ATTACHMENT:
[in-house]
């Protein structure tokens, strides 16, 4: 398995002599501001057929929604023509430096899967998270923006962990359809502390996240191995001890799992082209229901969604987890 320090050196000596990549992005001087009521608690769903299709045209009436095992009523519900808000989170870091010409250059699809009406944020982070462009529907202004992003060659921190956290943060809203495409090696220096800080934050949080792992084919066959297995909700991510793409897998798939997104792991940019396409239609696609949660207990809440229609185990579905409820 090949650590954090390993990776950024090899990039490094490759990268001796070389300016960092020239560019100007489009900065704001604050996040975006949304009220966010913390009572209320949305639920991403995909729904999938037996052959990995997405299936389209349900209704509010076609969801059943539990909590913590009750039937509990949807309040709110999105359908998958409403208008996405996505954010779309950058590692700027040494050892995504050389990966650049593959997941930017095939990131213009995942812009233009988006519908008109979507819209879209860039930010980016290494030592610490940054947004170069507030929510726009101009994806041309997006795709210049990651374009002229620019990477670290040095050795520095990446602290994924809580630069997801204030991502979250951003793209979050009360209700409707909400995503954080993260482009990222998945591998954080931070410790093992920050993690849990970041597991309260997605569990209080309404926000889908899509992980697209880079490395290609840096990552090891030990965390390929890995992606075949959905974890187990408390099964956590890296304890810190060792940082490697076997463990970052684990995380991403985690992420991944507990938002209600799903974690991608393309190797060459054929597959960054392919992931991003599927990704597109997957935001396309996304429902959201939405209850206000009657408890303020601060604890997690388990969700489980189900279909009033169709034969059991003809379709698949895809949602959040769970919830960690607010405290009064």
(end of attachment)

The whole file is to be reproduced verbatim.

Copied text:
[in-house]
């Protein structure tokens, strides 16, 4: 398995002599501001057929929604023509430096899967998270923006962990359809502390996240191995001890799992082209229901969604987890 320090050196000596990549992005001087009521608690769903299709045209009436095992009523519900808000989170870091010409250059699809009406944020982070462009529907202004992003060659921190956290943060809203495409090696220096800080934050949080792992084919066959297995909700991510793409897998798939997104792991940019396409239609696609949660207990809440229609185990579905409820 090949650590954090390993990776950024090899990039490094490759990268001796070389300016960092020239560019100007489009900065704001604050996040975006949304009220966010913390009572209320949305639920991403995909729904999938037996052959990995997405299936389209349900209704509010076609969801059943539990909590913590009750039937509990949807309040709110999105359908998958409403208008996405996505954010779309950058590692700027040494050892995504050389990966650049593959997941930017095939990131213009995942812009233009988006519908008109979507819209879209860039930010980016290494030592610490940054947004170069507030929510726009101009994806041309997006795709210049990651374009002229620019990477670290040095050795520095990446602290994924809580630069997801204030991502979250951003793209979050009360209700409707909400995503954080993260482009990222998945591998954080931070410790093992920050993690849990970041597991309260997605569990209080309404926000889908899509992980697209880079490395290609840096990552090891030990965390390929890995992606075949959905974890187990408390099964956590890296304890810190060792940082490697076997463990970052684990995380991403985690992420991944507990938002209600799903974690991608393309190797060459054929597959960054392919992931991003599927990704597109997957935001396309996304429902959201939405209850206000009657408890303020601060604890997690388990969700489980189900279909009033169709034969059991003809379709698949895809949602959040769970919830960690607010405290009064």